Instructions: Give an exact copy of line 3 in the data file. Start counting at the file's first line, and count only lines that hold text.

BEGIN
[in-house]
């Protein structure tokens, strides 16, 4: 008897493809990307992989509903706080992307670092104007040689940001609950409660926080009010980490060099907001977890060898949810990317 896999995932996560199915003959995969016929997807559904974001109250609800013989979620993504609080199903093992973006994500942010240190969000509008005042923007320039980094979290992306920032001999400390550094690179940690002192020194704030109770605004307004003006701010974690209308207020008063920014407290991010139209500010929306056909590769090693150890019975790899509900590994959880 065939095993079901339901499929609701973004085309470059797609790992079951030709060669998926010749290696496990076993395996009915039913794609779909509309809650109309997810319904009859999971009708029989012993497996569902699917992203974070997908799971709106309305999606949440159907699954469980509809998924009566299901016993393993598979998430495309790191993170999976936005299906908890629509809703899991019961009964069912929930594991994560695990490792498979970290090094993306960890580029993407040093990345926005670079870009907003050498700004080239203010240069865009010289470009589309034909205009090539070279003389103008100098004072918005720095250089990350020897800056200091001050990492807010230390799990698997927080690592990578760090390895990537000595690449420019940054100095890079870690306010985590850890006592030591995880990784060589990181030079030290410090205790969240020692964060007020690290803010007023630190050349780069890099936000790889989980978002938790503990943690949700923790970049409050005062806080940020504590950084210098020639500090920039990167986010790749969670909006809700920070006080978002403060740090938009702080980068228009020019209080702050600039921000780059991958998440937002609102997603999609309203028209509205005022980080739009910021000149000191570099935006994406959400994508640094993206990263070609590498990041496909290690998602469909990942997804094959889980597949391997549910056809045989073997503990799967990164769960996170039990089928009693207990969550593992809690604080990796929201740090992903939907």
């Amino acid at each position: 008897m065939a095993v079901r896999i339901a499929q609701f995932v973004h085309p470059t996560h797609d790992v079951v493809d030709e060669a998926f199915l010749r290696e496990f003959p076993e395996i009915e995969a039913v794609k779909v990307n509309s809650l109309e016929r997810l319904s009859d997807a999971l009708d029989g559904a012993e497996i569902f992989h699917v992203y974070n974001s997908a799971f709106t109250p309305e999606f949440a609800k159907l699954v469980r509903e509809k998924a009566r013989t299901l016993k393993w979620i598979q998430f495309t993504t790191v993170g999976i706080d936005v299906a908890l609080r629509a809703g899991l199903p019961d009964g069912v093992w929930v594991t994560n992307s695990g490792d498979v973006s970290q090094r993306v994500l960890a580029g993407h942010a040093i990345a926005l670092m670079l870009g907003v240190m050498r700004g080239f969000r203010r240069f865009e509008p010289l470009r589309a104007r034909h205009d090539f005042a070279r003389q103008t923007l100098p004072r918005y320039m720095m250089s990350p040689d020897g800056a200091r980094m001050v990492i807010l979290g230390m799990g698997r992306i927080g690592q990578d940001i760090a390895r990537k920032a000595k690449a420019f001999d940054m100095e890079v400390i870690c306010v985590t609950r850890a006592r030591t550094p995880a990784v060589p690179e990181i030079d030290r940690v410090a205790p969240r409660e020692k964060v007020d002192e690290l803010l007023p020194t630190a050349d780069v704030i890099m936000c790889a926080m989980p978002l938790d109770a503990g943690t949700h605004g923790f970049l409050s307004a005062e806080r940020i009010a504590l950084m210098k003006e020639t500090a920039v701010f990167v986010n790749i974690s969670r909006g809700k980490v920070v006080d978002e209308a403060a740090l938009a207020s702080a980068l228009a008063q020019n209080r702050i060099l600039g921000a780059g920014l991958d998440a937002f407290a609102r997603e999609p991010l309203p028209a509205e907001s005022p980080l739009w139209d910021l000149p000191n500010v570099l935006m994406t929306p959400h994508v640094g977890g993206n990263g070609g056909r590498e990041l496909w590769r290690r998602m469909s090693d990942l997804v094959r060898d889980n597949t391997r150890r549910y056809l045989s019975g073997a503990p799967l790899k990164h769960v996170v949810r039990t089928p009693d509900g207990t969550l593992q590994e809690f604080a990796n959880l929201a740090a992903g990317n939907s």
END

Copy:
């Amino acid at each position: 008897m065939a095993v079901r896999i339901a499929q609701f995932v973004h085309p470059t996560h797609d790992v079951v493809d030709e060669a998926f199915l010749r290696e496990f003959p076993e395996i009915e995969a039913v794609k779909v990307n509309s809650l109309e016929r997810l319904s009859d997807a999971l009708d029989g559904a012993e497996i569902f992989h699917v992203y974070n974001s997908a799971f709106t109250p309305e999606f949440a609800k159907l699954v469980r509903e509809k998924a009566r013989t299901l016993k393993w979620i598979q998430f495309t993504t790191v993170g999976i706080d936005v299906a908890l609080r629509a809703g899991l199903p019961d009964g069912v093992w929930v594991t994560n992307s695990g490792d498979v973006s970290q090094r993306v994500l960890a580029g993407h942010a040093i990345a926005l670092m670079l870009g907003v240190m050498r700004g080239f969000r203010r240069f865009e509008p010289l470009r589309a104007r034909h205009d090539f005042a070279r003389q103008t923007l100098p004072r918005y320039m720095m250089s990350p040689d020897g800056a200091r980094m001050v990492i807010l979290g230390m799990g698997r992306i927080g690592q990578d940001i760090a390895r990537k920032a000595k690449a420019f001999d940054m100095e890079v400390i870690c306010v985590t609950r850890a006592r030591t550094p995880a990784v060589p690179e990181i030079d030290r940690v410090a205790p969240r409660e020692k964060v007020d002192e690290l803010l007023p020194t630190a050349d780069v704030i890099m936000c790889a926080m989980p978002l938790d109770a503990g943690t949700h605004g923790f970049l409050s307004a005062e806080r940020i009010a504590l950084m210098k003006e020639t500090a920039v701010f990167v986010n790749i974690s969670r909006g809700k980490v920070v006080d978002e209308a403060a740090l938009a207020s702080a980068l228009a008063q020019n209080r702050i060099l600039g921000a780059g920014l991958d998440a937002f407290a609102r997603e999609p991010l309203p028209a509205e907001s005022p980080l739009w139209d910021l000149p000191n500010v570099l935006m994406t929306p959400h994508v640094g977890g993206n990263g070609g056909r590498e990041l496909w590769r290690r998602m469909s090693d990942l997804v094959r060898d889980n597949t391997r150890r549910y056809l045989s019975g073997a503990p799967l790899k990164h769960v996170v949810r039990t089928p009693d509900g207990t969550l593992q590994e809690f604080a990796n959880l929201a740090a992903g990317n939907s």